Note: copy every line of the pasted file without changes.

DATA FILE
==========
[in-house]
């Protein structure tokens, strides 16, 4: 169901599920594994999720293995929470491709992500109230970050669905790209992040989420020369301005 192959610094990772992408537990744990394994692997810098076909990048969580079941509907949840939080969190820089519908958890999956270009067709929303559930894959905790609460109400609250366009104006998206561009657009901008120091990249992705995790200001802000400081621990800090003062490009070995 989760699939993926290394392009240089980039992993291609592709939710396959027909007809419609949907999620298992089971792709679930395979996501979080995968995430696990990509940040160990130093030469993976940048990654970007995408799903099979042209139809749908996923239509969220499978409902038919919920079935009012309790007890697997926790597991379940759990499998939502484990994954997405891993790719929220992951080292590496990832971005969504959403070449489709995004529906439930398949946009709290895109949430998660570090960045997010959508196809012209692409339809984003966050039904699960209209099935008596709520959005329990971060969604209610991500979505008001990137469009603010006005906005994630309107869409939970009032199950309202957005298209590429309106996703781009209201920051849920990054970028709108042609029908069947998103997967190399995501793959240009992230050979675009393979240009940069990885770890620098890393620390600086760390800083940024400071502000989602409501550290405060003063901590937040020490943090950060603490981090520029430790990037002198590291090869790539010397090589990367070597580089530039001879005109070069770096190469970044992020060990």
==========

[in-house]
């Protein structure tokens, strides 16, 4: 169901599920594994999720293995929470491709992500109230970050669905790209992040989420020369301005 192959610094990772992408537990744990394994692997810098076909990048969580079941509907949840939080969190820089519908958890999956270009067709929303559930894959905790609460109400609250366009104006998206561009657009901008120091990249992705995790200001802000400081621990800090003062490009070995 989760699939993926290394392009240089980039992993291609592709939710396959027909007809419609949907999620298992089971792709679930395979996501979080995968995430696990990509940040160990130093030469993976940048990654970007995408799903099979042209139809749908996923239509969220499978409902038919919920079935009012309790007890697997926790597991379940759990499998939502484990994954997405891993790719929220992951080292590496990832971005969504959403070449489709995004529906439930398949946009709290895109949430998660570090960045997010959508196809012209692409339809984003966050039904699960209209099935008596709520959005329990971060969604209610991500979505008001990137469009603010006005906005994630309107869409939970009032199950309202957005298209590429309106996703781009209201920051849920990054970028709108042609029908069947998103997967190399995501793959240009992230050979675009393979240009940069990885770890620098890393620390600086760390800083940024400071502000989602409501550290405060003063901590937040020490943090950060603490981090520029430790990037002198590291090869790539010397090589990367070597580089530039001879005109070069770096190469970044992020060990």